Wednesday, September 21, 2011

The Equinox And The Tropics And Me

The whole constellation of Cancer was invisible to my plain eyes in the light polluted skies here south of Chicago. With binoculars I was able to see Delta and Gamma Cancri easily enough. Through my binoculars the Beehive was a just barely visible smudge between the two stars. But through my telescope the Beehive was fantastic. That whole experience made me very thoughtful for some reason.

Just after sundown, Capricornus is visible in the southeast sky. One of my favorite celestial sights is Beta Capricorni. This is a wide binary star that displays remarkable colors. The brighter component is a golden-orange tint, and the dimmer companion is cerulean blue.

Today’s post is a kind of confession, but it’s such a dim-witted, pointless confession I’m almost ashamed to post it.


And I really should save this post for Friday, but I’m thinking about it now so I’m going to do it now.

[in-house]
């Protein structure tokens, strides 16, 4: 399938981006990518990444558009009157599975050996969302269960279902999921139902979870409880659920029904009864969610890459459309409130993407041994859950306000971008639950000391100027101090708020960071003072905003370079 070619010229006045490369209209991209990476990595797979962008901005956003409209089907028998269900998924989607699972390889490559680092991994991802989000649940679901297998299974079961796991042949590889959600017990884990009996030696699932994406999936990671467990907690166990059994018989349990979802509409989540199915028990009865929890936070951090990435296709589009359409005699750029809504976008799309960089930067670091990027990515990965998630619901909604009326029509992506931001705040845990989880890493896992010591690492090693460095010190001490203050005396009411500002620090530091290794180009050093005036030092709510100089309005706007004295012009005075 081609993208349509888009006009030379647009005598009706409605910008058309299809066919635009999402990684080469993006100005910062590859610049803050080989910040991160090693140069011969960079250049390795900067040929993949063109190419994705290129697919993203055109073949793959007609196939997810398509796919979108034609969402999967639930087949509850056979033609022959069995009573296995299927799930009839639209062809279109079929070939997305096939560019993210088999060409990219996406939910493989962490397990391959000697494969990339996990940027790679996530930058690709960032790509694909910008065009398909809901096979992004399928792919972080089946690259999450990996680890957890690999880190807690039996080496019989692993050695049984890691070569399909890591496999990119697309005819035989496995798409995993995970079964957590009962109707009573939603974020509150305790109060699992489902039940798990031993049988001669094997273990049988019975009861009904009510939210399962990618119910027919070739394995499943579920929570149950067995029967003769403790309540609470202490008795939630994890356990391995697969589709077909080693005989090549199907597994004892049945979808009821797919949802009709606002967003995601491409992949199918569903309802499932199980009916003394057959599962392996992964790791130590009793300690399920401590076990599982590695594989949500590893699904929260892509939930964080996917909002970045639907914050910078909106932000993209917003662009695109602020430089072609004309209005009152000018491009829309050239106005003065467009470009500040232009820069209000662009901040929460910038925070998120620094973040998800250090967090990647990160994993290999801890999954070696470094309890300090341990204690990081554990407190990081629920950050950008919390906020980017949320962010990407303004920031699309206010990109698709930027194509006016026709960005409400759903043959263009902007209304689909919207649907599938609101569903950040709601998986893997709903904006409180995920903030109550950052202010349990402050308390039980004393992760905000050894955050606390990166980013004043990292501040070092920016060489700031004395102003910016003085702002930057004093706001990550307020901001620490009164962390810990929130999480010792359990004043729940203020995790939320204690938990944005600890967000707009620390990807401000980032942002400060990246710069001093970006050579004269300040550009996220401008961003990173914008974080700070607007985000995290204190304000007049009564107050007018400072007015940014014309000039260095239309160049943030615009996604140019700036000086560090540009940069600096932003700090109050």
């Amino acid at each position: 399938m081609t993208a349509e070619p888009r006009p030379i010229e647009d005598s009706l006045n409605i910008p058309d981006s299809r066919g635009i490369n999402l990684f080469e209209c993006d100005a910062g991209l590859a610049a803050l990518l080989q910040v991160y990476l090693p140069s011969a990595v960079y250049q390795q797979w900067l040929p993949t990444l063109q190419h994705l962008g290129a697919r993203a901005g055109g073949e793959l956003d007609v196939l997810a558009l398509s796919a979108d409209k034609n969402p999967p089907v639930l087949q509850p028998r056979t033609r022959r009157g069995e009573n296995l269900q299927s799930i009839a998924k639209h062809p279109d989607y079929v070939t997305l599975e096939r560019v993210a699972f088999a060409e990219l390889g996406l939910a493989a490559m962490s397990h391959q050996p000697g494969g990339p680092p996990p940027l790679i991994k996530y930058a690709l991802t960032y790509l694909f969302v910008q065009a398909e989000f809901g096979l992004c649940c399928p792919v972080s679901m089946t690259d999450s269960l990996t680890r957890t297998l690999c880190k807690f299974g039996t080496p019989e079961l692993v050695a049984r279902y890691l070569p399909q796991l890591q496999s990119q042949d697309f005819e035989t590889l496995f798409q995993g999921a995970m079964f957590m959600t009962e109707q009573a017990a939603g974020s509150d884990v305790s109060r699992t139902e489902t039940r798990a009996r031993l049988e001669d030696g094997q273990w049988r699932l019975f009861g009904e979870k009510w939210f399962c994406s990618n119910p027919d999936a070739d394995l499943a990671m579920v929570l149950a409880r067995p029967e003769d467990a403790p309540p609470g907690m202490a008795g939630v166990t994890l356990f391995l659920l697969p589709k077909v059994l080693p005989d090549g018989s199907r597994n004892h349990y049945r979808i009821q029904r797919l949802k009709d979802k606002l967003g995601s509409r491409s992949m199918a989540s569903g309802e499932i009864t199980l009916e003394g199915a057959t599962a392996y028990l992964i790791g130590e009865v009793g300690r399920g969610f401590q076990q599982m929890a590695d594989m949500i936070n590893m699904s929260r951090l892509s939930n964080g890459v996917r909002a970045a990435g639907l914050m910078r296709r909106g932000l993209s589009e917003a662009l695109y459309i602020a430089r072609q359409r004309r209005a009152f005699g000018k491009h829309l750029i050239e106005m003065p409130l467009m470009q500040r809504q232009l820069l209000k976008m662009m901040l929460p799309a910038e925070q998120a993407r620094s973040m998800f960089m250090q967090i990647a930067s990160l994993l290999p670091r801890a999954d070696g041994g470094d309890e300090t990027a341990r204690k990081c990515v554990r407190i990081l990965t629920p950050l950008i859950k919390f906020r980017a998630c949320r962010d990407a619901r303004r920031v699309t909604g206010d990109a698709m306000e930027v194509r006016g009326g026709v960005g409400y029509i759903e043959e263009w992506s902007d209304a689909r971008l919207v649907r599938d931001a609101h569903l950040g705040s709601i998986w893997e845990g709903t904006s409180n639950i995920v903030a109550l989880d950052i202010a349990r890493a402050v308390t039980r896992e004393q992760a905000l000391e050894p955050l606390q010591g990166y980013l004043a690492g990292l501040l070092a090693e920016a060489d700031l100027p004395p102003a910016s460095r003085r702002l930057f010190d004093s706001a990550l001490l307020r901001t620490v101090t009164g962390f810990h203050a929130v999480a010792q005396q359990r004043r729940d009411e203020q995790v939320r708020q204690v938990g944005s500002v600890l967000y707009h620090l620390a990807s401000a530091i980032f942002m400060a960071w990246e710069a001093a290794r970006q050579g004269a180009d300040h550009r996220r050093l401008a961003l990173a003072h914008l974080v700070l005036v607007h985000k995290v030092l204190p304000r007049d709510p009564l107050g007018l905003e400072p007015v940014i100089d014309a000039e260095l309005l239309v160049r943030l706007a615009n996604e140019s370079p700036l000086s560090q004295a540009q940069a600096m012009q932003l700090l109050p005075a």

Finally, this is going to be a strange post in that it is not really empty in terms of content. However, the content is so trivial and meaningless outside of my own subjective world that, again, I’m almost ashamed to post it.


But this is something I think about a lot, so I want to post it. It’s an example of knowing something—for years!—without even knowing that you know it. It’s an example of the difference between intellectual brain knowledge and experiential body-knowledge.

It’s all about the tropics. Here goes.


So this Friday is the autumnal equinox.

It’s the start of fall.

In astronomical terms, Friday is one of the two times during the year when the Sun will be almost directly between the tropic of Cancer and the tropic of Capricorn.